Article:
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Old 12-04-2014, 10:07 AM   #9
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Grinding and patching basement floor before tile


a masonry blade will be less $$ and can do the job. a diamond turbo blade will be a tad more $ and will be like hot knife in butter.

craters? how much water will fill them, 1oz or 4cups??

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No Joe I didn't miss anything.

The conversation was about SLC's and Bud remarked that all SLC's need a primer. He, of course is correct. You said you don't use a primer although Ardex says to use one. That's what I'm talking about. The clean part is obvious, you always gotta do that. But, maybe you were not referring to SLC's, maybe you were talking about a floor patch? Which do you use?

I know I was a little tough on you, but it's not good to say things like that in a public forum where DIY's are listening. What if everyone stopped using primers under SLC? What would the long term failure rate be? 30, 50, 60%?

Jaz
Ardex 15, Ardex Feather Finish, etc etc. the FF says it can be applied directly to vinyl, gypsum, concrete, and wood substrates. these products are both cement based "SLU" products. so call it the way you want, from my view, not all SLU's need primer.

here, if you cant find it (http://www.ardexfeatherfinish.com/im...eng%201112.pdf)

and i never said "all SLC's" now did i, i called out Ardex because that is what i used in the past.

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Old 12-04-2014, 11:48 AM   #10
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Grinding and patching basement floor before tile


Joe,

Not to beat a dead horse but......... The Ardex 15 is self leveling, the FF is not. The point was that Ardex, (and every other maker of SLC's) wants you to use a primer, (which you even mentioned. However you do not.

I just wanna make sure that SLC/SLU's get the primer as recommended. Many/most regular patching materials may not need it, at least for filling holes, thin applications will vary. So, I'm saying to read the directions and follow them.

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Old 12-04-2014, 11:52 AM   #11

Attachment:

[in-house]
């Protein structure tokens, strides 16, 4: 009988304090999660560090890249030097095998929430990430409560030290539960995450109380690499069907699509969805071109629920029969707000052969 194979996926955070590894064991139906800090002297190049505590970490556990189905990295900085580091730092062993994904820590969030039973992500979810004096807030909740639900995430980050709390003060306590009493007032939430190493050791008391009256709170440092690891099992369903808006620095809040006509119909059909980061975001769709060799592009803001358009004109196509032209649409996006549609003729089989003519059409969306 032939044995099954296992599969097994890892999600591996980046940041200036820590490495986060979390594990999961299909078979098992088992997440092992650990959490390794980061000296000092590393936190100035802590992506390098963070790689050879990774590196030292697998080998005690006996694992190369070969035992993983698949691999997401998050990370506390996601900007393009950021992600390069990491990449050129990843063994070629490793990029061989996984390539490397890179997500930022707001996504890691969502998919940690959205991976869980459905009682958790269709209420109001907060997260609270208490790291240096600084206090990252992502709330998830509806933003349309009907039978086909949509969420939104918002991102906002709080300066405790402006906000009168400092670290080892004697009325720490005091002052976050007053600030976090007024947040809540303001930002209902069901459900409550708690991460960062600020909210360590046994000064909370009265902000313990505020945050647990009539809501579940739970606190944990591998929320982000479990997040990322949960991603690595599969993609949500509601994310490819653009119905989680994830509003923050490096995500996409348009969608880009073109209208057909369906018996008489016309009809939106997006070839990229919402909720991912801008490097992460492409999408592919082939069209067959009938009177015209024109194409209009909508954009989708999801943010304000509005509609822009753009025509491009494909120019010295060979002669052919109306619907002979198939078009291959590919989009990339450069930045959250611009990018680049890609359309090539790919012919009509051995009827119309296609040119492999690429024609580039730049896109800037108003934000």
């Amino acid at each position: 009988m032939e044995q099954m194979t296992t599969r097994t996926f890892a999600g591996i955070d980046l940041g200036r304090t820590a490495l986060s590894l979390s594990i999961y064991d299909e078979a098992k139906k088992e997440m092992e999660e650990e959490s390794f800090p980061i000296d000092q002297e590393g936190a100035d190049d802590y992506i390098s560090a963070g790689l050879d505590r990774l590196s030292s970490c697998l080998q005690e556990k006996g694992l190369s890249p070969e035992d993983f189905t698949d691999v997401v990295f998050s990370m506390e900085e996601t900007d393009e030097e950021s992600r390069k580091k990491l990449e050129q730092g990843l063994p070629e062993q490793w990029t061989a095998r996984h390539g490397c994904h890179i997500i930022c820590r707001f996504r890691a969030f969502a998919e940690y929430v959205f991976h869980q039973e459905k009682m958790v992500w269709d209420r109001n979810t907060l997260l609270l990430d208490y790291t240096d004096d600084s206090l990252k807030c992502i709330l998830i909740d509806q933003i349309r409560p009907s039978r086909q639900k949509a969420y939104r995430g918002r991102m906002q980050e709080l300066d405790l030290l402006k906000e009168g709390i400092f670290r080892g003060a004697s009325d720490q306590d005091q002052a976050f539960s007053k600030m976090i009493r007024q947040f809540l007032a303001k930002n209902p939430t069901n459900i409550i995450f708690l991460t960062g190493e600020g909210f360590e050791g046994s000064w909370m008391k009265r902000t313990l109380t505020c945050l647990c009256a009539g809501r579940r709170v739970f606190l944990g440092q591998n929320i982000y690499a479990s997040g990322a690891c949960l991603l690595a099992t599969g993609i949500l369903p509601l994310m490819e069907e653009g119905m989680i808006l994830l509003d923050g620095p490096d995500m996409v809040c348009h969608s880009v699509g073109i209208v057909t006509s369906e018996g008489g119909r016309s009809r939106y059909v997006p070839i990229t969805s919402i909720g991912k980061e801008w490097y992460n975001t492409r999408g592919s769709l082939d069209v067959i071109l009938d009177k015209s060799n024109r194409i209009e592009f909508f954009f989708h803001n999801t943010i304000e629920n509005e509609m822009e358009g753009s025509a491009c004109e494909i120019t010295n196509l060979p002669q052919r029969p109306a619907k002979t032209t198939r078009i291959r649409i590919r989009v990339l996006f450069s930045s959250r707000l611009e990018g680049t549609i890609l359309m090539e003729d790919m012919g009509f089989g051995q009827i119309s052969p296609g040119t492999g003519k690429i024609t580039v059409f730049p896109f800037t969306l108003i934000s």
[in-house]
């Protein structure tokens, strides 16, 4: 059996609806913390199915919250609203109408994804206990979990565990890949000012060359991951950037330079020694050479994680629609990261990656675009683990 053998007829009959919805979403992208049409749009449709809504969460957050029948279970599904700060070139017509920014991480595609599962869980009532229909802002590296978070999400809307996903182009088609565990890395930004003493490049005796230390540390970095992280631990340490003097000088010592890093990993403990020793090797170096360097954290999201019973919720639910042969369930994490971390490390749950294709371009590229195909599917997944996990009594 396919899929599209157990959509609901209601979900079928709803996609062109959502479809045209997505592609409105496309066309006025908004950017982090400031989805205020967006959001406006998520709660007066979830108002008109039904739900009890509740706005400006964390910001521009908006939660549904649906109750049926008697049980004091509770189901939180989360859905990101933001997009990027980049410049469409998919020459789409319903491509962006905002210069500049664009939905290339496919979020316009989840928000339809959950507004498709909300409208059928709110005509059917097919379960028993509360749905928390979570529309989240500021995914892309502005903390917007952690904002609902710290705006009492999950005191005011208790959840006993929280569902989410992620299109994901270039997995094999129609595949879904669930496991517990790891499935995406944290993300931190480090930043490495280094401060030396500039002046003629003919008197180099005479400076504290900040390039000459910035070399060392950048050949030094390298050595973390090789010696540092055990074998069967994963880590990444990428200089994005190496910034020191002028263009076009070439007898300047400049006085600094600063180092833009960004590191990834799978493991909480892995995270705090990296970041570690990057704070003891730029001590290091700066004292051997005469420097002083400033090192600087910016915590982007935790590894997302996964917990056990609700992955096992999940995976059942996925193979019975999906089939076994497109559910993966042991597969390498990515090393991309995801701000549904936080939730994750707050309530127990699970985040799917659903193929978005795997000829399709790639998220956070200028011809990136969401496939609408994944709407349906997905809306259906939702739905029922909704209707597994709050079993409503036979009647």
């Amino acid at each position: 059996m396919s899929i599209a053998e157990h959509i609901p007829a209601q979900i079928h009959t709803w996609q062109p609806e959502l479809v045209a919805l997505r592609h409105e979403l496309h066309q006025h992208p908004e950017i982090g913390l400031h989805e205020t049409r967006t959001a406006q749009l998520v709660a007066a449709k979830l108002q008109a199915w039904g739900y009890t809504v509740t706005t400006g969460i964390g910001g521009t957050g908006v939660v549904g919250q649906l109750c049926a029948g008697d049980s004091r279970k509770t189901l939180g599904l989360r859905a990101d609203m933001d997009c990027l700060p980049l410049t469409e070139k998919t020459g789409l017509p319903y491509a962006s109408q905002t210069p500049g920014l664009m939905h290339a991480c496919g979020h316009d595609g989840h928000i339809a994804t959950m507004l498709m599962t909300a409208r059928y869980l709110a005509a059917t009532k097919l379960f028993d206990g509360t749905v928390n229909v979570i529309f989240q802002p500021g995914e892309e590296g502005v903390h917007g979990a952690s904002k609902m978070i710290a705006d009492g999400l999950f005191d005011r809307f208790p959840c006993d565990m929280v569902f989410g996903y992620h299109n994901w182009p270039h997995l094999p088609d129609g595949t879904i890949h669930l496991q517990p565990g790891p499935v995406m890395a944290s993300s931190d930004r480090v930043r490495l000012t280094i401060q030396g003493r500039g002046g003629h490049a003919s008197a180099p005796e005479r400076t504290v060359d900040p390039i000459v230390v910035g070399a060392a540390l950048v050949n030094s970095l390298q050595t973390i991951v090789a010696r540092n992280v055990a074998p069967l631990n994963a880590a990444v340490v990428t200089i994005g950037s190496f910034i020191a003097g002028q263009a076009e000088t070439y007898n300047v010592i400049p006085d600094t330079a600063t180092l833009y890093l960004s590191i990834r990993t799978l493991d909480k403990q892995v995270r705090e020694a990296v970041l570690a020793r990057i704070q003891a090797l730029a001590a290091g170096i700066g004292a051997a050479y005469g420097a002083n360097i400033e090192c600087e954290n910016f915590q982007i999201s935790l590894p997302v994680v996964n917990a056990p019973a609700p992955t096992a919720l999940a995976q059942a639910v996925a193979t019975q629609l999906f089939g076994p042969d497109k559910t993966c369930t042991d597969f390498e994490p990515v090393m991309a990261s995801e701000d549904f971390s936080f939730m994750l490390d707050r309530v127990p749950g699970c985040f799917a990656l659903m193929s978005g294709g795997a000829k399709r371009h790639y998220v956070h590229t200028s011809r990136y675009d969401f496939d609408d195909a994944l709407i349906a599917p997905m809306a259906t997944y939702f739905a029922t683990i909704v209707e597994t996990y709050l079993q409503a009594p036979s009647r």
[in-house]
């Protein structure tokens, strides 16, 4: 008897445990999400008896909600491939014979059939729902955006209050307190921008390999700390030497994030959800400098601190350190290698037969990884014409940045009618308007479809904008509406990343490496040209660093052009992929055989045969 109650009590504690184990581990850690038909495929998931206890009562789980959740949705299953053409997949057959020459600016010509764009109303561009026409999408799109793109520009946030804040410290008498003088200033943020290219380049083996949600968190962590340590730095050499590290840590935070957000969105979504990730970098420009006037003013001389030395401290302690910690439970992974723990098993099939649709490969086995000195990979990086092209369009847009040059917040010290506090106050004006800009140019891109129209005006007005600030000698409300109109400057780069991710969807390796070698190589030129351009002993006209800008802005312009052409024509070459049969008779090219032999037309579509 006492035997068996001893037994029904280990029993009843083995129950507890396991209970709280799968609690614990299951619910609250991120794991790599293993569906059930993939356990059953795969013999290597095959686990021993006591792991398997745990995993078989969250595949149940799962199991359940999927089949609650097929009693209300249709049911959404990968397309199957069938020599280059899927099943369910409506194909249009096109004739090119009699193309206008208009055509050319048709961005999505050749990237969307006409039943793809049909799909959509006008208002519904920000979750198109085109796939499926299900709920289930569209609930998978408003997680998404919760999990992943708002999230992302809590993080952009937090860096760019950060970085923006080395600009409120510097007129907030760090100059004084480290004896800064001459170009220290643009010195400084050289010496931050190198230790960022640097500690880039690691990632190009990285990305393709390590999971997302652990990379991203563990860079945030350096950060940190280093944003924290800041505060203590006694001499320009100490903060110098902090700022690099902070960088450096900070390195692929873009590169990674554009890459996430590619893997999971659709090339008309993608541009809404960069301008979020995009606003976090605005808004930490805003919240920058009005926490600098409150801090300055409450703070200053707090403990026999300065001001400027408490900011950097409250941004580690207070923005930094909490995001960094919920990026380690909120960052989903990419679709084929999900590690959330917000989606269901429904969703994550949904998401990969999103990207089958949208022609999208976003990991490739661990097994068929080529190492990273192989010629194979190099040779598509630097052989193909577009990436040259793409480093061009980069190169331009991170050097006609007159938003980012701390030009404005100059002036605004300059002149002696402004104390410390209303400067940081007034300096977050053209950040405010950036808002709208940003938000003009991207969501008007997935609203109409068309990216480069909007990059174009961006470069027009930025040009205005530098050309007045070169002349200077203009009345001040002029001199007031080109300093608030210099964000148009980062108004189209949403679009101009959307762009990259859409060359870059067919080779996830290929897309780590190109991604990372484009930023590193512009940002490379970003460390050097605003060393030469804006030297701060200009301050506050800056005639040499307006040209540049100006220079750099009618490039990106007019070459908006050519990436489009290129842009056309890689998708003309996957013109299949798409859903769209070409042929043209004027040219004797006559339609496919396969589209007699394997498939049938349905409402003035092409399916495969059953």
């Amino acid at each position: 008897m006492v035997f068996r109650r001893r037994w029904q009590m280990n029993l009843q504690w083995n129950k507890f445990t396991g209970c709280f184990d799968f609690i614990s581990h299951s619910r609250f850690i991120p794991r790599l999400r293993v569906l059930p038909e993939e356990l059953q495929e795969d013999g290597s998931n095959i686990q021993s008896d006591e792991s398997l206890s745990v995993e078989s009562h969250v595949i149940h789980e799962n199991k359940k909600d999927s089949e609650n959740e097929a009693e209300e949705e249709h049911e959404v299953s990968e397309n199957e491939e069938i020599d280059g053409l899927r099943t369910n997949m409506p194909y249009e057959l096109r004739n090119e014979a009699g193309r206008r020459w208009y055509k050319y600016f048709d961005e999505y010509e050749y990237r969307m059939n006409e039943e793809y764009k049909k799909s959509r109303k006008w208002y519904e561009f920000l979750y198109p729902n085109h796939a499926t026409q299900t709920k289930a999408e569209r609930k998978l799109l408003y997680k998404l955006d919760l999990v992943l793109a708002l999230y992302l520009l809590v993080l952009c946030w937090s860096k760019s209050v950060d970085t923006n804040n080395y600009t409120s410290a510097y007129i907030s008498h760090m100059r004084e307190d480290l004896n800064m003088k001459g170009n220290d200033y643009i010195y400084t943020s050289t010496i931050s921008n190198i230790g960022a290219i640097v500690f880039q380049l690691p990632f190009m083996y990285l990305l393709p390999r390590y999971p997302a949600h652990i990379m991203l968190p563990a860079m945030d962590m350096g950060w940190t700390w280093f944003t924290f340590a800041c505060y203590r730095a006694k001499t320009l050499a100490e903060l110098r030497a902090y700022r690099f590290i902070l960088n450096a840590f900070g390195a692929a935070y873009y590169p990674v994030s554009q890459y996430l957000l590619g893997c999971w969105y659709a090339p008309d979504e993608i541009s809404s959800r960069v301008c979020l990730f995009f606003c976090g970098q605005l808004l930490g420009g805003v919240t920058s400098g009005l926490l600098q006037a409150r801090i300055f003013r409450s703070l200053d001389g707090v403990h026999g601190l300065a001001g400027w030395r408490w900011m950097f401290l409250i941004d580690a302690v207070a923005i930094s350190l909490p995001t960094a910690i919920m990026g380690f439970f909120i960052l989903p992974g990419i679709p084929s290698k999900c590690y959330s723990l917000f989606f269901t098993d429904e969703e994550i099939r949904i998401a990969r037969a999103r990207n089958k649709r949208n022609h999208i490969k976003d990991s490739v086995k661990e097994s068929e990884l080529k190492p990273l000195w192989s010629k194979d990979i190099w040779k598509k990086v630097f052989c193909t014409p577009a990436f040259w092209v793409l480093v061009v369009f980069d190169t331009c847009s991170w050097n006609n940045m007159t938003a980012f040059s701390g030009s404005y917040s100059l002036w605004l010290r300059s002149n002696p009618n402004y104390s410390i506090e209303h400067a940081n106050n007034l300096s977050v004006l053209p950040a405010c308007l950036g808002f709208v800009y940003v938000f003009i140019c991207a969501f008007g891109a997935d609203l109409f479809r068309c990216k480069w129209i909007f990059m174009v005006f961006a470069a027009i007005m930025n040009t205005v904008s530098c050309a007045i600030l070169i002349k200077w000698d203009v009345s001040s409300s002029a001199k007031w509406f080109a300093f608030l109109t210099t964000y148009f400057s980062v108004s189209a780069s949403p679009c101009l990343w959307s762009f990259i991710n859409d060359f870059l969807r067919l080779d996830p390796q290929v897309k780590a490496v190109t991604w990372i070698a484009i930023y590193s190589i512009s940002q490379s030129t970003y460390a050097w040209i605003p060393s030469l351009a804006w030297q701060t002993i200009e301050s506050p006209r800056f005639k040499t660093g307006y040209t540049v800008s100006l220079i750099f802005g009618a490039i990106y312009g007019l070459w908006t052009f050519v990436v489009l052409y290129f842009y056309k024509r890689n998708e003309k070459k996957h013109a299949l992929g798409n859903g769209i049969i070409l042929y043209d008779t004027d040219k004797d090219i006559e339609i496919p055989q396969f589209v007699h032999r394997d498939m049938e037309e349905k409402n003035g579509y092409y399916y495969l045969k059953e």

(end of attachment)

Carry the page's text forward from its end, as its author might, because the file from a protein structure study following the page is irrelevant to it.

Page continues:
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10-4 JazMan

but to note, you mix it a tad soupy = self leveling, at least for the purpose of making things flat for tile work, etc.
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Old 12-04-2014, 01:16 PM   #12
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Jaz, if Concrete Joe wants to void warranty so be it.
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Old 12-04-2014, 01:17 PM   #13
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10-4 JazMan

but to note, you mix it a tad soupy = self leveling, at least for the purpose of making things flat for tile work, etc.

It's always a chance slc will fail with or with out milk primer.
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Old 12-04-2014, 01:44 PM   #14
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Jaz, if Concrete Joe wants to void warranty so be it.
what warranty? its an OP DIY job. you think if tile fails OP has a warranty claim against the SLC product maker?

so how would that warranty call go, "hello, i used your product as specified on my concrete floor and then i tiled over it, but now my tiles are lifting off because your SLC product didnt stick as described in your product brochure, so now i need to replace the whole floor and want you to pay for it".

fat-chance.
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Old 12-04-2014, 01:48 PM   #15
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There are reasons why they have manufacturing reconditions this forum and Jazz strictly abideds by them just saying I could care less how you do things seems like real world tactics in my book